News Archive September 2013
Tax & Business Alert
Welcome to this month's edition of the Tax & Business Alert. Our goal is to provide you with current articles on various tax & business topics. The articles are intended to keep you up to date on trends and issues that may impact your business and personal financial affairs. Please contact us if you have questions about any of the issues discussed.
Many people are aware that if they begin receiving social security retirement benefits prior to reaching their full benefit retirement age, their benefits will be reduced when their income exceeds a certain threshold ($15,120 in 2013). However, they may not know those lost benefits are partially restored upon reaching full retirement age. This is known as the adjustment to the reduction factor.
A few reminders to consider: first of all, remember the full retirement age is gradually increasing from 65 to 67. It's 66 for those born between 1943 and 1954. Second, every $2 of earnings in excess of the threshold ($15,120 in 2013) can cause social security benefits to be reduced by $1. Third, keep in mind there is no earnings threshold once you reach your full retirement age. However, there is a different threshold for the year you actually reach that age.
Here's how the partial restoration of lost benefits from excess earnings works. When you reach full retirement age, your benefit amount is recomputed so that the reduced early retirement benefit no longer includes the months when benefits were withheld for excess earnings.
Example: Partially restored benefits.
Sam begins receiving social security benefits at age 62 in January 2013. His reduced benefit is $800 a month ($9,600 for the year). He earns $23,120 ($8,000 over the $15,120 limit) in 2013. His benefits will be reduced by $4,000 (50% of $8,000), but he still receives $5,600 of his $9,600 in benefits for 2013 ($9,600 − $4,000 = $5,600).
He continues to work and earns $8,000 more than the limit for the next three years. The Social Security Administration (SSA) withholds benefits for five months each year due to excess earnings ($4,000 reduction divided by $800 per month in benefits).
In January 2017, benefits are no longer reduced because Sam has reached his full retirement age. At that point, he will have received about $22,400 in benefits.
The SSA recomputes Sam's reduced benefit amount to leave out the 20 months (five months each year) when benefits were withheld. Essentially, Sam's reduced benefit is no longer based on his retiring at age 62. It is now based on his retiring at age 63 and 8 months (62 years plus 20 months). As a result, Sam's $800 monthly benefit amount increases to about $900. (If he had waited until full retirement age to start receiving benefits, the monthly benefit amount would have been about $1,067.)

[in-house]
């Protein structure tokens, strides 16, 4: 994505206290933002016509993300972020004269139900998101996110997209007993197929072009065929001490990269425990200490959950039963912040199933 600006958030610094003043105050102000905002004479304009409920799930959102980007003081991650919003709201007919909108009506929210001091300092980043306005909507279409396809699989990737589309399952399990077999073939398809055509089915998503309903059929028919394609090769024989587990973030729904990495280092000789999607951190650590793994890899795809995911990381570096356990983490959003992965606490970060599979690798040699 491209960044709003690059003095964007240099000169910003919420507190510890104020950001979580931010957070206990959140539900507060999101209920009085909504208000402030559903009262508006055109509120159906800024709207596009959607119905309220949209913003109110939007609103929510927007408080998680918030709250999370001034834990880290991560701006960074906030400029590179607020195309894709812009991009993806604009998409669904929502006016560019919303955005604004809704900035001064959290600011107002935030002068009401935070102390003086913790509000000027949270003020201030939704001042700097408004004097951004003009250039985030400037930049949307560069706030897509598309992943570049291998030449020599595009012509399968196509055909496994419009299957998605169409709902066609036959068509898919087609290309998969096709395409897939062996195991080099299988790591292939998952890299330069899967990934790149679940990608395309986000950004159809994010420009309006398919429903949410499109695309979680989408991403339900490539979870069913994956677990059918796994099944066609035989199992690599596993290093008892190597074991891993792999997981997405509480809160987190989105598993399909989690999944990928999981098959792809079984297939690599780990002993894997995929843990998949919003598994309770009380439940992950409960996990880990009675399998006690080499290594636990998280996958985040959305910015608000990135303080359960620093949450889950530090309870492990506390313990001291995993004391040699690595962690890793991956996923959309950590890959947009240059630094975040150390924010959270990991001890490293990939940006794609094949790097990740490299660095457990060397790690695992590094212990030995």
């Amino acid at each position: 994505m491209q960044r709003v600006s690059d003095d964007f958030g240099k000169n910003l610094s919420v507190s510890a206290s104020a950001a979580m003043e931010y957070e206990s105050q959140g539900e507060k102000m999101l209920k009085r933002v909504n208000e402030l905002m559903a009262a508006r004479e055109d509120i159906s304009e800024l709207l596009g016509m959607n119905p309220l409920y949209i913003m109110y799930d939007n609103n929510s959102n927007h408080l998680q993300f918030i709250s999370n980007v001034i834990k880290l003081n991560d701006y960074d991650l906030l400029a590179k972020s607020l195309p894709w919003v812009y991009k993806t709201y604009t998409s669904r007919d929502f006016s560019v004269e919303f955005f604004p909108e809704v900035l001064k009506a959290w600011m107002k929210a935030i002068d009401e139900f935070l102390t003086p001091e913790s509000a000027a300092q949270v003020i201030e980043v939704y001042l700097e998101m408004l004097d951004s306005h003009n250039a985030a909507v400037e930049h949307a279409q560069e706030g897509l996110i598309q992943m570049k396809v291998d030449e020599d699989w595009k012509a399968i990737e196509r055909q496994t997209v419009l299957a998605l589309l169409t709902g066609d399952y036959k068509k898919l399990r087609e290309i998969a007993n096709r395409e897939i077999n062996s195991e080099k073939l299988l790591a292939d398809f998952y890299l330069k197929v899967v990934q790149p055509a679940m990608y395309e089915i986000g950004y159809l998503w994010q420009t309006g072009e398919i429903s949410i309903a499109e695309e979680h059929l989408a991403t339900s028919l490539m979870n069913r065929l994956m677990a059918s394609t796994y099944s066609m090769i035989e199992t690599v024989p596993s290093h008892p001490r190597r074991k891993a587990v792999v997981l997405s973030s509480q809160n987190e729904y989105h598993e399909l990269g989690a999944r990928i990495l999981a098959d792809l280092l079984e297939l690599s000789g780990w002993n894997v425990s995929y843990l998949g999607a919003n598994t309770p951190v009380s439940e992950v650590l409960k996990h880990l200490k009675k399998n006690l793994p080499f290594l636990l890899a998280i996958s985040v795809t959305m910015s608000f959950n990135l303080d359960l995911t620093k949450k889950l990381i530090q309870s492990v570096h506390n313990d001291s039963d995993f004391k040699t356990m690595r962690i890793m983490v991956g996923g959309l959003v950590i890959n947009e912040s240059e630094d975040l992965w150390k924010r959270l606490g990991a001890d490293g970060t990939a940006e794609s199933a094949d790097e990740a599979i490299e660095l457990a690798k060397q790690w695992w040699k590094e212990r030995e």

Note: This example is based on estimates. It also does not include cost-of-living increases or earnings added to the worker's record after benefits started.
SSA automatically checks each worker's record every year to see whether the additional earnings will increase his or her monthly benefit. If there is an increase, SSA will send the worker a letter indicating the new benefit amount.
Several favorable business tax provisions have a limited term life that may dictate taking action between now and year-end. They include the following two provisions.
Section 179 Deduction. Your business may be able to take advantage of the temporarily increased Section 179 deduction. Under the Section 179 deduction privilege, an eligible business can often claim first-year depreciation write-offs for the entire cost of new and used equipment, software, and eligible real property costs. For tax years beginning in 2013, the maximum Section 179 deduction is $500,000, including up to $250,000 for qualifying real property costs. However, you cannot claim a Section 179 write-off that would create or increase an overall business tax loss. For tax years beginning in 2014, the maximum deduction is scheduled to drop back to only $25,000, and most real property costs will be ineligible.
50% First-year Bonus Depreciation. Above and beyond the Section 179 deduction, your business can also claim first-year bonus depreciation equal to 50% of the cost of most new (not used) equipment and software placed in service by December 31 of this year. For a new passenger auto or light truck that's used for business and is subject to the luxury auto depreciation limitations, the 50% bonus depreciation break increases the maximum first-year depreciation deduction by $8,000. The 50% bonus depreciation break will expire at year-end unless Congress extends it.
There's a lot for taxpayers to know when it comes to the 3.8% net investment income tax (3.8% NIIT). This new tax is imposed on income from several sources and its impact is far reaching. Analyzing its impact can get complicated fast.
Originating as a component of 2010 health care legislation and first effective in 2013, the 3.8% NIIT is assessed on the lesser of net investment income (NII) or modified adjusted gross income (MAGI) above specific thresholds. MAGI is adjusted gross income plus any excluded net foreign earned income. The MAGI thresholds are $200,000 for single individuals, $250,000 for joint filers and surviving spouses, and $125,000 for married taxpayers filing separate returns.
Only individuals with some amount of NII, and MAGI above the applicable threshold amount, will be subject to the 3.8% NIIT. For example, if a married couple has $200,000 of wage income and $100,000 of interest and dividend income (i.e., MAGI totaling $300,000), the 3.8% NIIT applies to the $50,000 that is over the $250,000 MAGI threshold.